It's no secret that in order to run a successful business, you need to turn a profit. But not all profits are created equal.
For instance, if your goal is to make enough money to cover your operating expenses and support yourself as a business owner, then a modest profit will be sufficient. However, if you're interested in expanding your business, hiring more employees, and investing in research and development for your next product line, you'll need profit margins that can sustain the total cost of those objectives over the long term.
In this guide, you'll find the definition of profit margin, explore different types of profit margin, and learn how typical profit margins compare across different industries and businesses.
What is Profit Margin?
Profit margin is the measure of a business, product, service's profitability. Rather than a dollar amount, profit margin is expressed as a percentage. The higher the number, the more profit the business makes relative to its costs.
Businesses with high profit margins
Some businesses and products with higher profit margins include:
Luxury goods. Companies producing high-end and specialty products, like apparel, jewelry and watches, cosmetics, and sportscars, tend to have high profit margins. Because brands that make these products have a reputation for luxury, exclusivity, and status, they can afford to mark up their retail prices significantly, helping them turn a significant profit despite lower sales.
Software and video games. While game and software developers may spend years perfecting their products, they often enjoy a high profit margin on each copy or license sold thereafter.
Pharmaceuticals and medical equipment. Similarly, medical equipment and drug companies spend billions up front on research and development, but are eventually able to recoup those costs by selling patent-protected devices and treatments at a significant profit.
Businesses with low profit margins
Some businesses and products with lower profit margins include:
Restaurants: Because they have to contend with a variety of costs, including ingredients, labor, overhead, and rent, restaurants tend to have lower profit margins.
Transportation: The high cost of infrastructure, maintenance, and fuel or power keep profit margins low in the transportation sector.
Agricultural products: A combination of high inventory and major demands for resources, land, and storage space make agriculture a low profit margin business.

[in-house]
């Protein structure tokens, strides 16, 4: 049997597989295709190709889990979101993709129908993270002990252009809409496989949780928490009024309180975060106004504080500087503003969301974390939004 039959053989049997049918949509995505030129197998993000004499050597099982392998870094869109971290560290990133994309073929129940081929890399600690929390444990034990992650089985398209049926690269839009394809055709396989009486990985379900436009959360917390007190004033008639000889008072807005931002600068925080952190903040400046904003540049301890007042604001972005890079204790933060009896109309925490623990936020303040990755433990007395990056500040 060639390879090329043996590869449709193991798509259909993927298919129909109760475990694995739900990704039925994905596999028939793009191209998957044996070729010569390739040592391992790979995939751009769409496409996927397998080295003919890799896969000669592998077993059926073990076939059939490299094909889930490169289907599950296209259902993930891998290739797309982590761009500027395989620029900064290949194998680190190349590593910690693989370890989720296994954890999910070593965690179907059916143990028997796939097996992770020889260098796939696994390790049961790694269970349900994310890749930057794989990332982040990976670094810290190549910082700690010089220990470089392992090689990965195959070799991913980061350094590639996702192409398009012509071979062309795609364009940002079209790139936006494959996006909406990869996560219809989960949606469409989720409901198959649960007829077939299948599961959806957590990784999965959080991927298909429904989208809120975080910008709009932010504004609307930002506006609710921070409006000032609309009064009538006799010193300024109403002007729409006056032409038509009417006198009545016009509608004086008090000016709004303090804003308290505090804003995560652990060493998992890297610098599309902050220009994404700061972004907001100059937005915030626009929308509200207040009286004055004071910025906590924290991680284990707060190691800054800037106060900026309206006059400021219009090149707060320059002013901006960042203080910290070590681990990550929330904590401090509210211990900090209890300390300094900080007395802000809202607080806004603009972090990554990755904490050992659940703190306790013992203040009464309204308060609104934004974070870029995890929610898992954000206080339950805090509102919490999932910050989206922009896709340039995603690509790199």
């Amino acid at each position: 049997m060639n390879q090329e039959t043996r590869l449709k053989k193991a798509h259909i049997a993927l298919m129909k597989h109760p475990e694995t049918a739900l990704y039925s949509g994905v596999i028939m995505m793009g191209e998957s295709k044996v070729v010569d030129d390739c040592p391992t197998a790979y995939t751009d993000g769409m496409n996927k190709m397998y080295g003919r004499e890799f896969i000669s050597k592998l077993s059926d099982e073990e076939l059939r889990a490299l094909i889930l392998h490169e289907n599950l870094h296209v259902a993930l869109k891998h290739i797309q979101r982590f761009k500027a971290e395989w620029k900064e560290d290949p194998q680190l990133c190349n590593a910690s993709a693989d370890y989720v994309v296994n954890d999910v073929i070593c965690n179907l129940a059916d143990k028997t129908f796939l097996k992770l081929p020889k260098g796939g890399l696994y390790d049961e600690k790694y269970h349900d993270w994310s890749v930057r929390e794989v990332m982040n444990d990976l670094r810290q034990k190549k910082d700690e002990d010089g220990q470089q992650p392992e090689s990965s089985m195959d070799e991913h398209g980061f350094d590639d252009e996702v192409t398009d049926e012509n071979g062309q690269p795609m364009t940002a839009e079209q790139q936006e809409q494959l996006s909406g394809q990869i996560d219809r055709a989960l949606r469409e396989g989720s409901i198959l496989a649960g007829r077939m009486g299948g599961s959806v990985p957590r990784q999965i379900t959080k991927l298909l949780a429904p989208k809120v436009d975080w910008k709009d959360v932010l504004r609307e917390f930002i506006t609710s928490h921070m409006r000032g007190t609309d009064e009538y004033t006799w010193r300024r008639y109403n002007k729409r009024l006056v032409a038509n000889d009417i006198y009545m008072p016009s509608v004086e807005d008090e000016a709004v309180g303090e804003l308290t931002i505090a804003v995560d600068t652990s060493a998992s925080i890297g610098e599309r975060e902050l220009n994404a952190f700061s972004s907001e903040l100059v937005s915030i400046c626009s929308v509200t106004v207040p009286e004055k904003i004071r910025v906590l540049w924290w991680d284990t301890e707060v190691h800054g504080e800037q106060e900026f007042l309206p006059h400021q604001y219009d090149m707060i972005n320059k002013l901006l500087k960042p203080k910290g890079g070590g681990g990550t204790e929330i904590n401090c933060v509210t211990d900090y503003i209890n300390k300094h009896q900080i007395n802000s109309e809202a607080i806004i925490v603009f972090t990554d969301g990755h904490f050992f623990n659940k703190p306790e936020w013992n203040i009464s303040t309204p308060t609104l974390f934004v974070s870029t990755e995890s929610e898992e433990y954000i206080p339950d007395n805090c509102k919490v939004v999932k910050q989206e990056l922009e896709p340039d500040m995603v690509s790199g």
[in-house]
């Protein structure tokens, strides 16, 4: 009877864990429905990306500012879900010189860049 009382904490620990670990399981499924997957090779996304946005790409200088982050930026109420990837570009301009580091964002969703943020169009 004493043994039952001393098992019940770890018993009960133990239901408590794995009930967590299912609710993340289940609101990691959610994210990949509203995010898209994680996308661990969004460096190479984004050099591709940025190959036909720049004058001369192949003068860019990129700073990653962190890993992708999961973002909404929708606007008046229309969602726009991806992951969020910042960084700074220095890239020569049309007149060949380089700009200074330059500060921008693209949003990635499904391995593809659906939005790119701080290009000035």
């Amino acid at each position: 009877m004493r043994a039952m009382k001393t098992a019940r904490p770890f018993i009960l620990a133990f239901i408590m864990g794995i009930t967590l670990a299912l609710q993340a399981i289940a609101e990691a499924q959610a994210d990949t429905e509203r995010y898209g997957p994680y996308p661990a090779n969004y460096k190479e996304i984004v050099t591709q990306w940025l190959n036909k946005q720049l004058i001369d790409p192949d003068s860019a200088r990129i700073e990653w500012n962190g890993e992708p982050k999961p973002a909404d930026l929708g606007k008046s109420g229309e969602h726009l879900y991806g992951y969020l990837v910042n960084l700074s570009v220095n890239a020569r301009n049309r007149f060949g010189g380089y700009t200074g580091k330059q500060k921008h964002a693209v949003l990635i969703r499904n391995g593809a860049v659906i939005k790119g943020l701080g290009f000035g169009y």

A lower profit margin doesn't necessarily mean that a company isn't making money. On the contrary, most of these businesses compensate for lower profit margins by increasing the volume of customers, products, or materials sold.
Types of profit margin
Small businesses, including retailers, often look at three types of profit margin:
- Gross profit margin
- Operating profit margin
- Net profit margin
What is gross profit margin?
Gross profit margin is a type of profit margin that measures the difference between sales revenue and the costs of goods sold (COGS), which includes direct product expenses like raw materials, packaging, and direct labor (i.e., labor related to manufacturing or selling your products).
To calculate gross margin, start by subtracting the cost of goods sold from net sales. Divide the resulting number into the net sales to get the ratio, which represents the percentage. For example, if sales are $8,000 and costs total $6,000, the difference between the two is $2,000. Divide that difference by sales – $8,000 – and multiply by 100 to get 25 percent. That is the gross profit margin.
When to use gross profit margin
Gross profit margin usually applies to a specific product or line rather than an entire business. Calculating the gross profit margin helps a company determine pricing decisions because a low gross profit could mean that the company needs to charge more to make selling a specific product worthwhile.
What is operating profit margin?
Operating profit margin is similar to gross margin in that it measures revenue against cost of goods sold. However, operating margin also incorporates fixed costs of running your business that aren't directly related to making your products. This includes rent, office supplies, and other administrative costs.
To calculate operating margin, start by subtracting the cost of goods sold (COGS) and administrative expenses from net sales. Divide the resulting number into the net sales to get the ratio, which represents the percentage.
When to use operating profit margin
Operating profit margin can provide insight into how well your business is performing compared to your competitors and peers. The higher your operating margin relative to someone else's, the more efficiently you're managing your expenses.
What is net profit margin?
Finally, net profit margin incorporates all of your business expenses, including COGS, administrative costs, taxes, interest, and depreciation. In other words, this ratio compares net income with sales. Net margin comes as close as possible to summing up the financial health of your business in a single figure.
Calculating the net profit margin is very similar to the steps for gross and operating profit margin, but requires the entire company's revenue and costs. Divide the company's net income (the profit after expenses are deducted from gross income) into total sales, then multiply the result by 100 to get the answer expressed as a percentage.
Let's say gross sales are $150,000 and expenses are $75,000. That means net income is $75,000. Divide that number into gross sales, $75,000 divided by $150,000, to get .50. Multiplying .50 by 100 equals 50 percent, the net profit margin.
When to use net profit margin
Because it provides a snapshot of your business's overall profitability, net profit margin can be especially useful as a metric to share with potential investors.
Ready for more tips on how to achieve high profit margins for your business? Learn more about increasing your profit margin.